Date: 10/22/2020
Time: 1 pm eastern
Run Time: 90 minutes including Q & A session
Leader: Dr. Jim Castagnera, Attorney at Law
Credits: Awarded 1.5 credit hours by HRCI
Price: Webinar $295; Webinar + Download $349 (Share the download with your colleagues)
Audience: HR, benefits, finance, managers and supervisors, IT, CEOs, in-house counsel, etc.


Post pandemic, employers are waking up to a new reality. Their workforces now seem to divide into two groups. The first are the older workers and employees with pre-existing medical conditions, and the second, younger, healthier employees. Members of the first group, evidence suggests, are more likely to experience adverse outcomes if they contract COVID-19. The Centers for Disease Control and Prevention estimates that 34% of the population between the ages of 18 and 65 have at least one pre-existing medical condition, and the U.S. Bureau of Labor Statistics estimates that in 2019 nearly 7% of the labor force was made up of people aged 65 or older, while another 34% were between 55 and 64. With these higher risk employees representing a large part of the workforce, they pose a significant management challenge for employers during this post-pandemic period. While stay-at-home orders were widespread throughout the country, both employers and employees made work-from-home arrangements work, but now, as businesses take their first steps towards returning to normal operations, a significant number of higher-risk employees predictably don’t want to go back to their former work spaces, and instead are requesting an ADA accommodation in order to continue working at home.

Some employers don’t want large numbers of their employees to continue to work from home for a variety of reasons. Others will not resist what they believe is a growing trend and have found that permanent teleworkers create economies of scale as they try to rebound from the pandemic-induced downturn. The post-pandemic “new normal” implicates an alphabet soup of federal and state statutes that you and your managers and supervisors need to digest. Please join Dr. Jim Castagnera, attorney at law, as he explains the employers responsibility to accommodate under the ADA, and related requirements under the FMLA, the GINA, the ADEA, most recently the Families First Coronavirus Response Act, plus related state and local requirements, and helps you prepare for the flood of telecommuting and other accommodation requests you’ll be getting.


During this important webinar Dr. Castagnera will discuss:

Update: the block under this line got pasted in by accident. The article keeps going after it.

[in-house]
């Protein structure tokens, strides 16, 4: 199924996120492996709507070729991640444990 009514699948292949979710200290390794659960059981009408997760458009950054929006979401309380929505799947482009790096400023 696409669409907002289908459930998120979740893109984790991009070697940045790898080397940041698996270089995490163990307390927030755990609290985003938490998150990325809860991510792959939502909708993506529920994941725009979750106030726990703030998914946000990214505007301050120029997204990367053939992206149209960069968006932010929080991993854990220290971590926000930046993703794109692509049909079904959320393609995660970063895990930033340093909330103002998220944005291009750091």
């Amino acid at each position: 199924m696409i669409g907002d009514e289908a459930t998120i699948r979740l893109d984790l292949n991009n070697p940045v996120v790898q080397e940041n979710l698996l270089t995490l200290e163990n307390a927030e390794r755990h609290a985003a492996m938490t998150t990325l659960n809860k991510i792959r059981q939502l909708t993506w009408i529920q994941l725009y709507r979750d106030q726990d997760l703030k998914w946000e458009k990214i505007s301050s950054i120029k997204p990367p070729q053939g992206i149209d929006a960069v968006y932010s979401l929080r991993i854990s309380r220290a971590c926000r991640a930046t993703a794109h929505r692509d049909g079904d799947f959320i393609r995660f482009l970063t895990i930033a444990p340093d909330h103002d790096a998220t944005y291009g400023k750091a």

• The ADA requirement to accommodate employees with disabilities
  • Are chronic illness and the age of an employee considered disabilities?
  • Does the possibility of contracting COVID-19 and suffering a bad outcome constitute a disability?
  • How to deal with an employee’s request for an accommodation
  • Utilizing the ADA interactive process in determining if an accommodation is warranted
  • Work from home and other possible accommodations
  • Related Family and Medical Leave Act requirements
  • Rights of employees with chronic illnesses and potential illnesses under the FMLA
  • Is a chronic illness considered a serious health condition under the FMLA?
  • Federal paid sick leave and expanded family and medical leave under the Families First Coronavirus Responses Act
  • Are mental health issues stemming from COVID-19 concerns considered long term disabilities warranting an accommodation?
  • GINA‒does a genetic predisposition to an illness warrant accommodation in the post pandemic environment? And what are the employee’s privacy rights?
  • Avoiding claims of age discrimination when deciding whether or not to grant an employee’s request for a work at home accommodation
  • What if you say “no” to a request for an accommodation? What does the employer have to show? What does the employee have to show?
  • Does guidance from the CDC, OSHA, and/or the EEOC support a no accommodation decision?
  • What type of positions works best from a remote location?
  • Focusing on FLSA work from home time keeping requirements
  • What options does the employee have if you decline their request for what they believe is a reasonable accommodation?
  • What new rules and practices should be in place, as your business reopens and comes up to speed? And how will they impact your at-risk workers?
  • How do you deal with job applicants who present positive for pre-existing conditions?


Dr. Jim Castagnera is an employment and labor attorney with more than 36 years’ experience. He is a sought-after speaker on coronavirus and other HR-compliance topics, an experienced professor, successful author, and accomplished consultant who assists his clients in meeting their current HR compliance challenges with clear and practical solutions. He holds a JD and a PhD from Case Western Reserve University. Following ten years as an employment and labor lawyer with a major Philadelphia law firm, he served for 23 years as in-house legal counsel at Rider University. With 20 published books, mostly on HR-law topics, he teaches HR compliance in Drexel University’s Kline School of Law and is the chief consultant of Holland Media Services, with offices in Los Angeles and Philadelphia.